Go, see, write: Paris
[and] I don’t believe that anybody feels the way I do about you now…. [I said] maybe you’re gonna be the one that saves me and after all you’re my wonderwall – Oasis. “Wonderwall” describes “an imaginary friend who’s gonna come and save you from yourself”- according to the band’s guitarist and main songwriter, Noel Gallagher.
Paris is my wonderwall. It saved me from my dull and dreary life which is why I have decided to dedicate this entire post to my day spent in the city of Love. Kanye West and Jay Z would agree with my executive decision.
Our day began with a 08:30am breakfast of croissants of course and lots of coffee followed by a 9am departure for our full day in the city. We had 3 drop offs- the 1st was at the Musee D’Orsay (where we would get collected from at the end of the day), the 2nd(where I got off) was at the Arc de Triomphe and 3rd for those who didn’t go up the night before was the drop at the Eiffel Tower.
I decided to get off at the Arc de Triomphe for two reasons. No.1. it’s the Arc de Triomphe and No.2. the friends that I had made from the first night in London were also getting off there. The first rule of Contiki is that there are no rules, it’s like fight club.The second rule is very simple and if remembered will fend off all would be awkward situations for the duration of your tour: Be first, Be fast, Be with somebody! Thankfully I’m a quick learner and that is how I found myself with my group of 7 Australians,1 Canadian and me at Paris’ s second most recognised monument.
The Arc de Triomphe in all its’ glory stands at the western end of the Champs-Élyséés. Besides being a famous French monument,the Arc is also home to the largest busiest traffic circle/roundabout in the world, with a 12 car lane way.It was built in 1806 to honor those who fought and died for France in the French Revolution and the Napoleonic Wars with the names of all the French victories and generals inscribed in its inner and outer surfaces.To access the top you will be welcomed by a spiral staircase of death, home to 284 steps. For the Disabled visitors,or those with prams, there is an elevator although only to the mid level thereafter there are 46 stairs to the top. Since I had no pram it was all 292 steps for this desperately unfit body, but the panoramic views of the whole of France were breathtaking, no pun intended.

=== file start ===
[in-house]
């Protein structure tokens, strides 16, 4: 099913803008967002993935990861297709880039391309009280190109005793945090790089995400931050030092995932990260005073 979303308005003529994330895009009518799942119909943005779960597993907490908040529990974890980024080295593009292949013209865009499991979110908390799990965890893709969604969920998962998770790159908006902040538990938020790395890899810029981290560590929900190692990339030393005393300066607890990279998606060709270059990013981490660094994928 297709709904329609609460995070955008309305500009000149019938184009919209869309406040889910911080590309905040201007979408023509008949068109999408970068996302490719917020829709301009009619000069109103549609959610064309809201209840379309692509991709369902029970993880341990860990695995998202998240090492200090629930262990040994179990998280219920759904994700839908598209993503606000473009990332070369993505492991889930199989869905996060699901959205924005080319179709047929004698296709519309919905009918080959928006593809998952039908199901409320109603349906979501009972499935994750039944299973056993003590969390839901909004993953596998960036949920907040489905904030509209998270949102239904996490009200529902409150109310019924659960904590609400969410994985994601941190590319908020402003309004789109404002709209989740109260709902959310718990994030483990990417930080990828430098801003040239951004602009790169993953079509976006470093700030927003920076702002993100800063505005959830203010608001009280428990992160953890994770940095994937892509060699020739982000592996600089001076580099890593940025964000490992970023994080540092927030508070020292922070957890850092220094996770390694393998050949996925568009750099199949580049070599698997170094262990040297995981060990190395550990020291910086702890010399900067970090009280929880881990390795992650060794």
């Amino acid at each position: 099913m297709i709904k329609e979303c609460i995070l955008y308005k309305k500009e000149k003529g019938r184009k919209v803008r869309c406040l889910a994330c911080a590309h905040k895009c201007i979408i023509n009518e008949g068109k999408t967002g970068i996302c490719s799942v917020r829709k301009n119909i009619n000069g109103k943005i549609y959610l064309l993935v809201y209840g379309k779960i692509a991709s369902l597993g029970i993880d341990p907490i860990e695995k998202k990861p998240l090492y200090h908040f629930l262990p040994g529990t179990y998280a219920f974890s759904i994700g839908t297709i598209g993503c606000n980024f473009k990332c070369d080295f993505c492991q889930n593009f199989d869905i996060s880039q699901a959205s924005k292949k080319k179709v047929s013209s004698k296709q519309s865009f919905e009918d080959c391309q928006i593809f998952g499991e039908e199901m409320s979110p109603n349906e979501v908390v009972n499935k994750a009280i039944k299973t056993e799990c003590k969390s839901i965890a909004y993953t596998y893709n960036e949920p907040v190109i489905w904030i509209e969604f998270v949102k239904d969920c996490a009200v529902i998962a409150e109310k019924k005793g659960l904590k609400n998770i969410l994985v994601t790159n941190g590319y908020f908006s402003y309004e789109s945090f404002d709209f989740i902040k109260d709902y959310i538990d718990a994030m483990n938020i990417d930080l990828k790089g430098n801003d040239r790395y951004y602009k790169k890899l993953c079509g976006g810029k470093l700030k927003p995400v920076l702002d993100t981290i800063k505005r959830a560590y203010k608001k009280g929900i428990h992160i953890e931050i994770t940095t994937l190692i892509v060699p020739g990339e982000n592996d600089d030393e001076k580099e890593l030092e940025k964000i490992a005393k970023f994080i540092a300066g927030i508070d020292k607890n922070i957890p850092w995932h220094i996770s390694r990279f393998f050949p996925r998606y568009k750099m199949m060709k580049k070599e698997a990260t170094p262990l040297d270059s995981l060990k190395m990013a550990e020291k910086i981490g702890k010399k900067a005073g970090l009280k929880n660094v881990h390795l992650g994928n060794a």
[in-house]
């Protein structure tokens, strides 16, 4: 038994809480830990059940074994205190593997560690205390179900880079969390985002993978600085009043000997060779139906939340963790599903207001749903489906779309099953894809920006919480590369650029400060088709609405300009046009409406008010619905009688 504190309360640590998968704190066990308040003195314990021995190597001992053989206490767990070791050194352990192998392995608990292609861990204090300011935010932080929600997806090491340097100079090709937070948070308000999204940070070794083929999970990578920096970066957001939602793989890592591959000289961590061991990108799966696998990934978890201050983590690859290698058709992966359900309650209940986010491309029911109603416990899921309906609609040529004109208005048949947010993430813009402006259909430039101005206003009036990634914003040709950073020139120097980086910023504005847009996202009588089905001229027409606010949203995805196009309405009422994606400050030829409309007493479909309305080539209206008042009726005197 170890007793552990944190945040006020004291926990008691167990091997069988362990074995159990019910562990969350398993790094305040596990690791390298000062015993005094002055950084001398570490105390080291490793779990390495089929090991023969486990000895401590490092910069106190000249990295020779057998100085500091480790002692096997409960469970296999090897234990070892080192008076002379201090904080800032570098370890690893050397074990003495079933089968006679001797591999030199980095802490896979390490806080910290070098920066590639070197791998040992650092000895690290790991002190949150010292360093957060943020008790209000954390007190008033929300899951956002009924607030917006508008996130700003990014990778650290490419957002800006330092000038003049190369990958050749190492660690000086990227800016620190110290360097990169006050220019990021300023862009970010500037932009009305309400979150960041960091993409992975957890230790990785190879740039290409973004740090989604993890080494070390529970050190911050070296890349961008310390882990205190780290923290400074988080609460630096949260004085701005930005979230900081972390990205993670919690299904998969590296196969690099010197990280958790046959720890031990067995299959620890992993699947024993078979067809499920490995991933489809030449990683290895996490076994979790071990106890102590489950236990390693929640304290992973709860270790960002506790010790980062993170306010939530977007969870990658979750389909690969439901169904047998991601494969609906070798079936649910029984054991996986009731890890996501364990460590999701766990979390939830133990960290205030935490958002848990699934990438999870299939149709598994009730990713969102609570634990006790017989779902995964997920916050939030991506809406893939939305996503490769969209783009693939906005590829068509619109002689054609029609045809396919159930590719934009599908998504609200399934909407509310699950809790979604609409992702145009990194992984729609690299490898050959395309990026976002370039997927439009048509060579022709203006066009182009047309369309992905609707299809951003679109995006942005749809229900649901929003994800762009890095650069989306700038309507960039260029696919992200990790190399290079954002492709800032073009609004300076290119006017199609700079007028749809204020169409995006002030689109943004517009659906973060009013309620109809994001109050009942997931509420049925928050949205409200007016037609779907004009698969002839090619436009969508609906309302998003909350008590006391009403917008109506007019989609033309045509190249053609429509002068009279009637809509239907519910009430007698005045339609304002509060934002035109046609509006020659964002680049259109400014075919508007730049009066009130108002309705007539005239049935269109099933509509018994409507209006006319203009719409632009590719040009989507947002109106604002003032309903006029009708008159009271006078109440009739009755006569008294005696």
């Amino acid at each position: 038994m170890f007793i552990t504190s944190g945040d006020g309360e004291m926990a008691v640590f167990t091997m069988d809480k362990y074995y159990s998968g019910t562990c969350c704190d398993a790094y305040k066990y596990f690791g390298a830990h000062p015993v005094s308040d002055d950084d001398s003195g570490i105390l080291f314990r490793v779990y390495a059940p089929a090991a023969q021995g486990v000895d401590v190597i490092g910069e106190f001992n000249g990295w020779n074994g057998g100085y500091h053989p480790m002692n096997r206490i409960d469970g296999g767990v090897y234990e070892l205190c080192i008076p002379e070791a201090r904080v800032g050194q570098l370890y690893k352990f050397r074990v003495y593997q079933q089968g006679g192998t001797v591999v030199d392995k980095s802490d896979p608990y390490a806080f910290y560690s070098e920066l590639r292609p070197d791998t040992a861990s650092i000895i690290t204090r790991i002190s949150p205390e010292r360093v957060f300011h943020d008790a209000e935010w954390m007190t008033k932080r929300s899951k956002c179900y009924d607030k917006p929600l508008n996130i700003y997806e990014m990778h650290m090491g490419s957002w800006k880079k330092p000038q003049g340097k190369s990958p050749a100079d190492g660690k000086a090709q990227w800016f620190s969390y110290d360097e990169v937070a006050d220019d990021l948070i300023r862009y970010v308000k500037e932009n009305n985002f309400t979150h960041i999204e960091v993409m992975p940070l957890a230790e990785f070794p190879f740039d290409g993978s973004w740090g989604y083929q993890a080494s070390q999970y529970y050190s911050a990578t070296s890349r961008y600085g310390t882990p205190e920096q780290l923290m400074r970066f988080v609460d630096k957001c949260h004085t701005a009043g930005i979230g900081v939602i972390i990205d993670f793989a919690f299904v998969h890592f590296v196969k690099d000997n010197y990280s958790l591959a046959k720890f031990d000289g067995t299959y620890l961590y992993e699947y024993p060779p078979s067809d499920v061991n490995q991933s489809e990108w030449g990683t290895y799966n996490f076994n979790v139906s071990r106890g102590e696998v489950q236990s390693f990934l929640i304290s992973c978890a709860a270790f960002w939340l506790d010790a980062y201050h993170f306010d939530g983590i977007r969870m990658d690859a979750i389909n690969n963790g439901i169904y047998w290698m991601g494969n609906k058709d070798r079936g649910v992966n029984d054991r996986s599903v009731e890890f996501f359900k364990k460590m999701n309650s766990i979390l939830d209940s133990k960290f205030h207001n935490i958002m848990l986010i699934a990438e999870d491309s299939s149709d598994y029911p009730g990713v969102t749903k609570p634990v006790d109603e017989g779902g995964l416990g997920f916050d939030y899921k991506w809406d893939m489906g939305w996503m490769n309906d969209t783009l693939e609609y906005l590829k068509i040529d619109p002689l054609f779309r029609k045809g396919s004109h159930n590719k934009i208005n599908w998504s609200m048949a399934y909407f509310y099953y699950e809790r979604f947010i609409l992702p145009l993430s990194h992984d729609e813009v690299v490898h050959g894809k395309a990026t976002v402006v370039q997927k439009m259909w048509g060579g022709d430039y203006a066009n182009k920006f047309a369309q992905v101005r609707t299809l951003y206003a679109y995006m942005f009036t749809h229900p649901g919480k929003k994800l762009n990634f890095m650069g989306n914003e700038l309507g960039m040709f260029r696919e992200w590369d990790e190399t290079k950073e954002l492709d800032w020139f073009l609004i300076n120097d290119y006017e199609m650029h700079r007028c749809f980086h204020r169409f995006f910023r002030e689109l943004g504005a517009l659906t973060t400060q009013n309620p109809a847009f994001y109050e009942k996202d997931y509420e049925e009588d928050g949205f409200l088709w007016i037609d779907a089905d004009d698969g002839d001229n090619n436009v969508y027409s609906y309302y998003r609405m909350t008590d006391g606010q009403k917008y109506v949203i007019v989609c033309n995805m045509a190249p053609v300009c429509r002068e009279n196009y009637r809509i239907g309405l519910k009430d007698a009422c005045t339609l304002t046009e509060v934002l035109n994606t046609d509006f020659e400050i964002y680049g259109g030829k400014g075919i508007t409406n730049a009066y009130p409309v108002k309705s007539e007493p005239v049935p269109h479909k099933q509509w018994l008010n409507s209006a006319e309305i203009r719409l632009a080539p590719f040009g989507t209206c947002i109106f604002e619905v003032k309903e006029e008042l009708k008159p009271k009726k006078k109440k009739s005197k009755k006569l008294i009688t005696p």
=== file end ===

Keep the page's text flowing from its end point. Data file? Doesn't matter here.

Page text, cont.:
After the Arc de Triomphe visit we made a leisurely stroll down the 1.91 km Champs-Élyséés. With its cinemas, cafes, luxury speciality shops and clipped horse–chestnut trees, the Champs-Élyséés is arguably the most famous street and one of the most expensive strips of real estate in the world.
We then stopped for a must have Kodak moment at the Pont des Arts which is a pedestrian bridge that crosses the Seine River. Over the years the bridge has become known as the lock bridge due to tourist couples attaching padlocks with their names written or engraved on it to the railing or the gate on the side of the bridge and then throwing the key.
Next was The Muséé du Louvre (The Louvre museum) which is one of the world’s largest and most recognizable museums, made even more famous thanks to the book and 2006 film, The Da Vinci code and because it is home to the Mona Lisa.The Mona Lisa is the Louvre’s most popular attraction and is shielded by bulletproof glass. Of course it would be my luck that by the time I found the Mona Lisa my camera battery had died I did however manage to get one picture with my trusty Blackberry.
With just 1 hour left we decided to try our luck at the Notre Dame Cathedral line. Notre Dame is a historic Roman Catholic cathedral and is among the largest and most well known churches in the world, think The Hunchback of Notre Dame. Unfortunately we weren’t able to go in as the lines wrapped well around the building.
That night to celebrate our last night in Paris we enjoyed a 3 course Tuscan dinner in the district of Montmartre which is primarily known for the white domed Basilica of the Sacré Coeur on its summit.
After dinner was an authentic cabaret experience at the Moulin Rouge (top-less can can girls and all). The Moulin Rouge is best known as the birth place of the can can dance. The house was co-founded by Charles Zidler and Joseph Oller in 1889 and is marked by a red windmill on its roof.
That, ladies and gentlemen, wraps up my day in Paris. Lastly in the words of The Lumineers, my true feelings on Paris: “I belong with you, you belong with me, you’re my sweetheart. ”